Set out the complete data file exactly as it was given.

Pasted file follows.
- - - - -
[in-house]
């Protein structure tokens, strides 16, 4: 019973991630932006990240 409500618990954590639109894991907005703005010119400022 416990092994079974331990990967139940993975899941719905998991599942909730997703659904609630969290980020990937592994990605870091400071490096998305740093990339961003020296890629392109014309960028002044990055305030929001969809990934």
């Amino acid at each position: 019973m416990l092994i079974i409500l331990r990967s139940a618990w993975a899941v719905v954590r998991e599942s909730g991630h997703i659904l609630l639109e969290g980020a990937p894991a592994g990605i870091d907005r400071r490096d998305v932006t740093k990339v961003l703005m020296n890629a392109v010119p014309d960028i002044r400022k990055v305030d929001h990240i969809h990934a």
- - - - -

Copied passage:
[in-house]
């Protein structure tokens, strides 16, 4: 019973991630932006990240 409500618990954590639109894991907005703005010119400022 416990092994079974331990990967139940993975899941719905998991599942909730997703659904609630969290980020990937592994990605870091400071490096998305740093990339961003020296890629392109014309960028002044990055305030929001969809990934």
């Amino acid at each position: 019973m416990l092994i079974i409500l331990r990967s139940a618990w993975a899941v719905v954590r998991e599942s909730g991630h997703i659904l609630l639109e969290g980020a990937p894991a592994g990605i870091d907005r400071r490096d998305v932006t740093k990339v961003l703005m020296n890629a392109v010119p014309d960028i002044r400022k990055v305030d929001h990240i969809h990934a």